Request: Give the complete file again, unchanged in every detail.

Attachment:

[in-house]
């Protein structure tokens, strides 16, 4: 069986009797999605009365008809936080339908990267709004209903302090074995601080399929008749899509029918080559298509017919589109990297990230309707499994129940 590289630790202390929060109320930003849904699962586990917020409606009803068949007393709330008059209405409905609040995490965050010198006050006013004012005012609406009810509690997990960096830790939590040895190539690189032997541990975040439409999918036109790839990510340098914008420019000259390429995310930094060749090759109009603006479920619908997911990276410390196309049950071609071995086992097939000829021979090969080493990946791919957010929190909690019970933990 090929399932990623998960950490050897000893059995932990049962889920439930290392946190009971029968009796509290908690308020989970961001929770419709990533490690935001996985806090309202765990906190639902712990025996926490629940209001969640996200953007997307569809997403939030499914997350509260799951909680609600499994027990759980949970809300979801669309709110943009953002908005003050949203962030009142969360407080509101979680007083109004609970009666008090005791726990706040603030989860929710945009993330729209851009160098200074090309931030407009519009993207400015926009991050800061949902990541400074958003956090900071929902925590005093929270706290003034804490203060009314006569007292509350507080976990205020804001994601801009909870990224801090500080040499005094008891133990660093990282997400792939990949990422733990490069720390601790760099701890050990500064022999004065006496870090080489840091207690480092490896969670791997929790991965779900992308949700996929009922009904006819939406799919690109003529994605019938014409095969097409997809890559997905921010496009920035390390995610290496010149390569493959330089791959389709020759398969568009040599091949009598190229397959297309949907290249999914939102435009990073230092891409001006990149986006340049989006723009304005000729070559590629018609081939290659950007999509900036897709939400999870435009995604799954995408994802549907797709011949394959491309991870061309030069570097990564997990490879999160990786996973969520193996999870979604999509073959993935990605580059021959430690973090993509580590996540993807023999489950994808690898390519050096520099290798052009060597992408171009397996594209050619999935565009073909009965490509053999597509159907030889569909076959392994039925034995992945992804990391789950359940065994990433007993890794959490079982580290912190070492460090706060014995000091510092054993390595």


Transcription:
[in-house]
């Protein structure tokens, strides 16, 4: 069986009797999605009365008809936080339908990267709004209903302090074995601080399929008749899509029918080559298509017919589109990297990230309707499994129940 590289630790202390929060109320930003849904699962586990917020409606009803068949007393709330008059209405409905609040995490965050010198006050006013004012005012609406009810509690997990960096830790939590040895190539690189032997541990975040439409999918036109790839990510340098914008420019000259390429995310930094060749090759109009603006479920619908997911990276410390196309049950071609071995086992097939000829021979090969080493990946791919957010929190909690019970933990 090929399932990623998960950490050897000893059995932990049962889920439930290392946190009971029968009796509290908690308020989970961001929770419709990533490690935001996985806090309202765990906190639902712990025996926490629940209001969640996200953007997307569809997403939030499914997350509260799951909680609600499994027990759980949970809300979801669309709110943009953002908005003050949203962030009142969360407080509101979680007083109004609970009666008090005791726990706040603030989860929710945009993330729209851009160098200074090309931030407009519009993207400015926009991050800061949902990541400074958003956090900071929902925590005093929270706290003034804490203060009314006569007292509350507080976990205020804001994601801009909870990224801090500080040499005094008891133990660093990282997400792939990949990422733990490069720390601790760099701890050990500064022999004065006496870090080489840091207690480092490896969670791997929790991965779900992308949700996929009922009904006819939406799919690109003529994605019938014409095969097409997809890559997905921010496009920035390390995610290496010149390569493959330089791959389709020759398969568009040599091949009598190229397959297309949907290249999914939102435009990073230092891409001006990149986006340049989006723009304005000729070559590629018609081939290659950007999509900036897709939400999870435009995604799954995408994802549907797709011949394959491309991870061309030069570097990564997990490879999160990786996973969520193996999870979604999509073959993935990605580059021959430690973090993509580590996540993807023999489950994808690898390519050096520099290798052009060597992408171009397996594209050619999935565009073909009965490509053999597509159907030889569909076959392994039925034995992945992804990391789950359940065994990433007993890794959490079982580290912190070492460090706060014995000091510092054993390595």